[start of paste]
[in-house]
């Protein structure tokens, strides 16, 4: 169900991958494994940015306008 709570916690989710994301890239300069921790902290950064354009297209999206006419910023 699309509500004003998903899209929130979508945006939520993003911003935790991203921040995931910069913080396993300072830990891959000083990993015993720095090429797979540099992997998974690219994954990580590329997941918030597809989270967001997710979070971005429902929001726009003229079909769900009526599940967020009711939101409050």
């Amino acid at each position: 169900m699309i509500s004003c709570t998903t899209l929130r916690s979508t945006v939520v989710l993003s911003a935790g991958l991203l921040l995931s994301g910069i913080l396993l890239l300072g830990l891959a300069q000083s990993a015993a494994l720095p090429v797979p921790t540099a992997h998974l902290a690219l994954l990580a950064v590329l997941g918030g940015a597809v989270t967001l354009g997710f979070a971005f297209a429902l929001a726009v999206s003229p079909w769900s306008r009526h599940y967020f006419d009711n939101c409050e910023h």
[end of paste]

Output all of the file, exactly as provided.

[in-house]
């Protein structure tokens, strides 16, 4: 169900991958494994940015306008 709570916690989710994301890239300069921790902290950064354009297209999206006419910023 699309509500004003998903899209929130979508945006939520993003911003935790991203921040995931910069913080396993300072830990891959000083990993015993720095090429797979540099992997998974690219994954990580590329997941918030597809989270967001997710979070971005429902929001726009003229079909769900009526599940967020009711939101409050």
């Amino acid at each position: 169900m699309i509500s004003c709570t998903t899209l929130r916690s979508t945006v939520v989710l993003s911003a935790g991958l991203l921040l995931s994301g910069i913080l396993l890239l300072g830990l891959a300069q000083s990993a015993a494994l720095p090429v797979p921790t540099a992997h998974l902290a690219l994954l990580a950064v590329l997941g918030g940015a597809v989270t967001l354009g997710f979070a971005f297209a429902l929001a726009v999206s003229p079909w769900s306008r009526h599940y967020f006419d009711n939101c409050e910023h």